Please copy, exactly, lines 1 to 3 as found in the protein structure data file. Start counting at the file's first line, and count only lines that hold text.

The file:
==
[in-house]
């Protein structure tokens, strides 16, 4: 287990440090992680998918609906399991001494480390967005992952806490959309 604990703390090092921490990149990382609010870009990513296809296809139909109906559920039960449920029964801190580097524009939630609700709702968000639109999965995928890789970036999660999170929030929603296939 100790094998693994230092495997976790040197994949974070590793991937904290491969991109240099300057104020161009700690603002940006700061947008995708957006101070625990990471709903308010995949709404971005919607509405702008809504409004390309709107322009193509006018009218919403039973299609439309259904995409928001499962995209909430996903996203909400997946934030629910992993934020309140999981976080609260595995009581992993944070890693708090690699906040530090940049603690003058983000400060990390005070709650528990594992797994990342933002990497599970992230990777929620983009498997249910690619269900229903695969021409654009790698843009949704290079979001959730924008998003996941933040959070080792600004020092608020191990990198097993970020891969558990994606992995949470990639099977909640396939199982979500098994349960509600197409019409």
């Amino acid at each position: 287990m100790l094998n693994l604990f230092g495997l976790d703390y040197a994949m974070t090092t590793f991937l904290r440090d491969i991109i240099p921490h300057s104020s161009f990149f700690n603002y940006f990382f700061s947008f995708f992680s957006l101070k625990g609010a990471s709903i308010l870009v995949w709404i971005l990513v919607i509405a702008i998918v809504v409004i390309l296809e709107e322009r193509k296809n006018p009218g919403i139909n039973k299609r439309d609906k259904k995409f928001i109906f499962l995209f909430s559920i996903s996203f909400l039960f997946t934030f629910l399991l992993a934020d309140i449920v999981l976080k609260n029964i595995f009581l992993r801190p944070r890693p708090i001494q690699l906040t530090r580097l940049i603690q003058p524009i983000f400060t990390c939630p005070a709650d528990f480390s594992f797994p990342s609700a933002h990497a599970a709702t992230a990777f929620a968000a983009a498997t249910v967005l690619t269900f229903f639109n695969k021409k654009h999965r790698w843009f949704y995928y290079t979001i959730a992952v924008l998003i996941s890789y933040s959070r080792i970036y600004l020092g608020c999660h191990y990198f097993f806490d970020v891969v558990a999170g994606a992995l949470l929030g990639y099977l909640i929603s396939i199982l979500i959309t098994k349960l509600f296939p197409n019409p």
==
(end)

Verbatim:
[in-house]
């Protein structure tokens, strides 16, 4: 287990440090992680998918609906399991001494480390967005992952806490959309 604990703390090092921490990149990382609010870009990513296809296809139909109906559920039960449920029964801190580097524009939630609700709702968000639109999965995928890789970036999660999170929030929603296939 100790094998693994230092495997976790040197994949974070590793991937904290491969991109240099300057104020161009700690603002940006700061947008995708957006101070625990990471709903308010995949709404971005919607509405702008809504409004390309709107322009193509006018009218919403039973299609439309259904995409928001499962995209909430996903996203909400997946934030629910992993934020309140999981976080609260595995009581992993944070890693708090690699906040530090940049603690003058983000400060990390005070709650528990594992797994990342933002990497599970992230990777929620983009498997249910690619269900229903695969021409654009790698843009949704290079979001959730924008998003996941933040959070080792600004020092608020191990990198097993970020891969558990994606992995949470990639099977909640396939199982979500098994349960509600197409019409």
């Amino acid at each position: 287990m100790l094998n693994l604990f230092g495997l976790d703390y040197a994949m974070t090092t590793f991937l904290r440090d491969i991109i240099p921490h300057s104020s161009f990149f700690n603002y940006f990382f700061s947008f995708f992680s957006l101070k625990g609010a990471s709903i308010l870009v995949w709404i971005l990513v919607i509405a702008i998918v809504v409004i390309l296809e709107e322009r193509k296809n006018p009218g919403i139909n039973k299609r439309d609906k259904k995409f928001i109906f499962l995209f909430s559920i996903s996203f909400l039960f997946t934030f629910l399991l992993a934020d309140i449920v999981l976080k609260n029964i595995f009581l992993r801190p944070r890693p708090i001494q690699l906040t530090r580097l940049i603690q003058p524009i983000f400060t990390c939630p005070a709650d528990f480390s594992f797994p990342s609700a933002h990497a599970a709702t992230a990777f929620a968000a983009a498997t249910v967005l690619t269900f229903f639109n695969k021409k654009h999965r790698w843009f949704y995928y290079t979001i959730a992952v924008l998003i996941s890789y933040s959070r080792i970036y600004l020092g608020c999660h191990y990198f097993f806490d970020v891969v558990a999170g994606a992995l949470l929030g990639y099977l909640i929603s396939i199982l979500i959309t098994k349960l509600f296939p197409n019409p």